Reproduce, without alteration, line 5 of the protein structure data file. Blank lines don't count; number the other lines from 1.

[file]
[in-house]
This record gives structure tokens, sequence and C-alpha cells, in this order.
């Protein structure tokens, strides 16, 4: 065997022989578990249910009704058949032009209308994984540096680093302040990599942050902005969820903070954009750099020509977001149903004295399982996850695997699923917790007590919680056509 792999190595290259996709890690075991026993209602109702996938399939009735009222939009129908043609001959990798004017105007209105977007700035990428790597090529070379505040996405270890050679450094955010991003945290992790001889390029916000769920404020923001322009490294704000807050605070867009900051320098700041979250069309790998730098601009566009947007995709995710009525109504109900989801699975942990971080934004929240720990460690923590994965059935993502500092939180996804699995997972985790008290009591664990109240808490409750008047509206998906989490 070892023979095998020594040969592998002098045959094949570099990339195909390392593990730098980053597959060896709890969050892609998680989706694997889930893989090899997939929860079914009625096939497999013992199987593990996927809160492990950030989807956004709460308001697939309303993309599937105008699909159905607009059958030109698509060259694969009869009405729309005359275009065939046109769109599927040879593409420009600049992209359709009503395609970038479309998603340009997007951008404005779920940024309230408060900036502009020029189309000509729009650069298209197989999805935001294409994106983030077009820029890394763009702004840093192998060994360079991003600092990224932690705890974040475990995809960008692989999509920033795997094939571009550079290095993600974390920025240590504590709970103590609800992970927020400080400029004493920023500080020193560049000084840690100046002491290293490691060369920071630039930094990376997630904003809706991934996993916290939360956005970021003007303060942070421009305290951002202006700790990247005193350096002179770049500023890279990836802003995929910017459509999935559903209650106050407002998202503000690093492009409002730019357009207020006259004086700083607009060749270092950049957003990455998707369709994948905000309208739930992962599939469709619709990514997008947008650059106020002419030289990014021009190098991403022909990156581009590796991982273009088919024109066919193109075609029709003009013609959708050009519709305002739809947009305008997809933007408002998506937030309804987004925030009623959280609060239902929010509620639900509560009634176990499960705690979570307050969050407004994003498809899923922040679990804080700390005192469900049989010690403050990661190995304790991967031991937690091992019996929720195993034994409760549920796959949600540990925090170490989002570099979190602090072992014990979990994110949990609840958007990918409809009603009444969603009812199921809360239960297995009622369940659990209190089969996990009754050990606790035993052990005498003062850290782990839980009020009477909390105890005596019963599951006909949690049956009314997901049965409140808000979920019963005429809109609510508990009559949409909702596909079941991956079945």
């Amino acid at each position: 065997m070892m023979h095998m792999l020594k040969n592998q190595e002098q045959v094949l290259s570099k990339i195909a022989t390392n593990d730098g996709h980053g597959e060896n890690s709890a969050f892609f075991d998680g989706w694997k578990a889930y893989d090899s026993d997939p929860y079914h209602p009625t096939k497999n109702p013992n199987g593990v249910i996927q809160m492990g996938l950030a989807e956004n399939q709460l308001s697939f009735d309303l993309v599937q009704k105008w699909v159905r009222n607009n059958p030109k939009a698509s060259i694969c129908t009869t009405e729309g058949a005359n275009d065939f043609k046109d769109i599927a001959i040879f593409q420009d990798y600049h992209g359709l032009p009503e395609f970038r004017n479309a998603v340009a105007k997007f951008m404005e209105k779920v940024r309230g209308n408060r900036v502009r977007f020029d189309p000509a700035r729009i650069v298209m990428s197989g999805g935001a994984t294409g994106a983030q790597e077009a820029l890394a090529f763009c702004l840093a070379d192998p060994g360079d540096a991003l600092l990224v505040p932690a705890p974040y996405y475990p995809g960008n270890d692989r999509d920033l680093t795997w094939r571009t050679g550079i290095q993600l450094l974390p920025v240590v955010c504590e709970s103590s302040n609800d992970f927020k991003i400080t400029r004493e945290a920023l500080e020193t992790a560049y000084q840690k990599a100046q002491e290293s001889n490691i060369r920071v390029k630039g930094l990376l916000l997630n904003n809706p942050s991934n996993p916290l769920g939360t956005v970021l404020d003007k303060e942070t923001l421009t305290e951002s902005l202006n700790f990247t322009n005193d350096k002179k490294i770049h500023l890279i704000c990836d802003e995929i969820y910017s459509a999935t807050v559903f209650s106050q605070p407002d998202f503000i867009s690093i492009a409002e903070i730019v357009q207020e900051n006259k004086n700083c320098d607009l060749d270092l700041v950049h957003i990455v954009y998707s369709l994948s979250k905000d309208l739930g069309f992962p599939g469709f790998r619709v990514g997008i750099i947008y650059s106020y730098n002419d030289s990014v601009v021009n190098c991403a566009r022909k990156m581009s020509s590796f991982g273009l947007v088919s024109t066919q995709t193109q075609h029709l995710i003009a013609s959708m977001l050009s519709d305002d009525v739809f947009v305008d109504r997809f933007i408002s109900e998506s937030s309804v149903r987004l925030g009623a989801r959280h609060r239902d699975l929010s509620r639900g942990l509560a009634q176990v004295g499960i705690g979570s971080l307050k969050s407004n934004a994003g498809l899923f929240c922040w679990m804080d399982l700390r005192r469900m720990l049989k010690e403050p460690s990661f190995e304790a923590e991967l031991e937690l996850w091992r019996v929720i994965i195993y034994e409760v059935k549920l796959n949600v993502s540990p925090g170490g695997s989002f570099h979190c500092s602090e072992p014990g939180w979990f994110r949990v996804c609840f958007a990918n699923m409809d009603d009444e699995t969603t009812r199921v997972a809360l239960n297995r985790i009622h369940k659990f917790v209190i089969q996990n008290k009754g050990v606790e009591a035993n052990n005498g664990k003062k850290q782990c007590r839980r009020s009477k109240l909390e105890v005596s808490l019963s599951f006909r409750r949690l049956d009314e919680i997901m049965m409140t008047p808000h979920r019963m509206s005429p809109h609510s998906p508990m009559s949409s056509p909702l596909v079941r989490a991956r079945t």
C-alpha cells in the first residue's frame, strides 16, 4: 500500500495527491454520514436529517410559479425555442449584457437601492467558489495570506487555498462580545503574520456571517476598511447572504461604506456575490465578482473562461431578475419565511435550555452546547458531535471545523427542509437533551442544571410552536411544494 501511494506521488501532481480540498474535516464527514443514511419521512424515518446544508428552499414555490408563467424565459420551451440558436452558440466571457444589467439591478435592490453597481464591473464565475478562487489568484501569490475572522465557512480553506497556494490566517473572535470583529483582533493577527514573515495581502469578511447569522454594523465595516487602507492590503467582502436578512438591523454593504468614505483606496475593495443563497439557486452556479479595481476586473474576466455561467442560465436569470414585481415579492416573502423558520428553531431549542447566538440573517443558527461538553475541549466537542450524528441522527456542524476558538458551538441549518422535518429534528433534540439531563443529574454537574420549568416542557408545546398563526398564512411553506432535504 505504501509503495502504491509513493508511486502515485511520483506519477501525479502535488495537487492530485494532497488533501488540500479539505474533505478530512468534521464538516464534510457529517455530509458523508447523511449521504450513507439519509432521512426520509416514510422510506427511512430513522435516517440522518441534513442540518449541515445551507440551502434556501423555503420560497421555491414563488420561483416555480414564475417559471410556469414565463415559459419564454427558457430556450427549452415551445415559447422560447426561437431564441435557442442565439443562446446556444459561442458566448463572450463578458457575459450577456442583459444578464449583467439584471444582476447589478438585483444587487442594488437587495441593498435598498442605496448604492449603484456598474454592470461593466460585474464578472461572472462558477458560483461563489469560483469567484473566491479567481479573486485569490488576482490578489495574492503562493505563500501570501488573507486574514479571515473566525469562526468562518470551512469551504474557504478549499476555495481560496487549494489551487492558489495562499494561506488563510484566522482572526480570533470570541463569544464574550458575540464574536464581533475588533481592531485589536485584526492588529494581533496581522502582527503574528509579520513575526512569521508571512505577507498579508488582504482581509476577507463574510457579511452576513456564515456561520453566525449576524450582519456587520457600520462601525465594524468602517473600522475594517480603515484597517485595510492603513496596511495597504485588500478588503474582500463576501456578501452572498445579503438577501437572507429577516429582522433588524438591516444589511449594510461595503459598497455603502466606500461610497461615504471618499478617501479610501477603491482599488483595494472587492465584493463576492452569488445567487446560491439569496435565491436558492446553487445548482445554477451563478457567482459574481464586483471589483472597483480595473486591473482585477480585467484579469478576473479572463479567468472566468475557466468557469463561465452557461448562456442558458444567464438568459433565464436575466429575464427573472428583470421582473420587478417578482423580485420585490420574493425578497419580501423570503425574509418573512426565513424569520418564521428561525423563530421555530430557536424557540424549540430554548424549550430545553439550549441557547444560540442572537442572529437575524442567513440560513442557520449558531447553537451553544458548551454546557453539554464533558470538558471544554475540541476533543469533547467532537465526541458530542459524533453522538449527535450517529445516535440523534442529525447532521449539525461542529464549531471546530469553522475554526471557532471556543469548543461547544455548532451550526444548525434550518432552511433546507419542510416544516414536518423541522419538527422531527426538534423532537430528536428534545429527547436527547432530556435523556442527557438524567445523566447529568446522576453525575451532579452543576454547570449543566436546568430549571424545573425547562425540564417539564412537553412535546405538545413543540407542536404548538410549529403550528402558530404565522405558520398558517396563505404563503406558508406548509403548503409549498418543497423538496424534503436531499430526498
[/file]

C-alpha cells in the first residue's frame, strides 16, 4: 500500500495527491454520514436529517410559479425555442449584457437601492467558489495570506487555498462580545503574520456571517476598511447572504461604506456575490465578482473562461431578475419565511435550555452546547458531535471545523427542509437533551442544571410552536411544494 501511494506521488501532481480540498474535516464527514443514511419521512424515518446544508428552499414555490408563467424565459420551451440558436452558440466571457444589467439591478435592490453597481464591473464565475478562487489568484501569490475572522465557512480553506497556494490566517473572535470583529483582533493577527514573515495581502469578511447569522454594523465595516487602507492590503467582502436578512438591523454593504468614505483606496475593495443563497439557486452556479479595481476586473474576466455561467442560465436569470414585481415579492416573502423558520428553531431549542447566538440573517443558527461538553475541549466537542450524528441522527456542524476558538458551538441549518422535518429534528433534540439531563443529574454537574420549568416542557408545546398563526398564512411553506432535504 505504501509503495502504491509513493508511486502515485511520483506519477501525479502535488495537487492530485494532497488533501488540500479539505474533505478530512468534521464538516464534510457529517455530509458523508447523511449521504450513507439519509432521512426520509416514510422510506427511512430513522435516517440522518441534513442540518449541515445551507440551502434556501423555503420560497421555491414563488420561483416555480414564475417559471410556469414565463415559459419564454427558457430556450427549452415551445415559447422560447426561437431564441435557442442565439443562446446556444459561442458566448463572450463578458457575459450577456442583459444578464449583467439584471444582476447589478438585483444587487442594488437587495441593498435598498442605496448604492449603484456598474454592470461593466460585474464578472461572472462558477458560483461563489469560483469567484473566491479567481479573486485569490488576482490578489495574492503562493505563500501570501488573507486574514479571515473566525469562526468562518470551512469551504474557504478549499476555495481560496487549494489551487492558489495562499494561506488563510484566522482572526480570533470570541463569544464574550458575540464574536464581533475588533481592531485589536485584526492588529494581533496581522502582527503574528509579520513575526512569521508571512505577507498579508488582504482581509476577507463574510457579511452576513456564515456561520453566525449576524450582519456587520457600520462601525465594524468602517473600522475594517480603515484597517485595510492603513496596511495597504485588500478588503474582500463576501456578501452572498445579503438577501437572507429577516429582522433588524438591516444589511449594510461595503459598497455603502466606500461610497461615504471618499478617501479610501477603491482599488483595494472587492465584493463576492452569488445567487446560491439569496435565491436558492446553487445548482445554477451563478457567482459574481464586483471589483472597483480595473486591473482585477480585467484579469478576473479572463479567468472566468475557466468557469463561465452557461448562456442558458444567464438568459433565464436575466429575464427573472428583470421582473420587478417578482423580485420585490420574493425578497419580501423570503425574509418573512426565513424569520418564521428561525423563530421555530430557536424557540424549540430554548424549550430545553439550549441557547444560540442572537442572529437575524442567513440560513442557520449558531447553537451553544458548551454546557453539554464533558470538558471544554475540541476533543469533547467532537465526541458530542459524533453522538449527535450517529445516535440523534442529525447532521449539525461542529464549531471546530469553522475554526471557532471556543469548543461547544455548532451550526444548525434550518432552511433546507419542510416544516414536518423541522419538527422531527426538534423532537430528536428534545429527547436527547432530556435523556442527557438524567445523566447529568446522576453525575451532579452543576454547570449543566436546568430549571424545573425547562425540564417539564412537553412535546405538545413543540407542536404548538410549529403550528402558530404565522405558520398558517396563505404563503406558508406548509403548503409549498418543497423538496424534503436531499430526498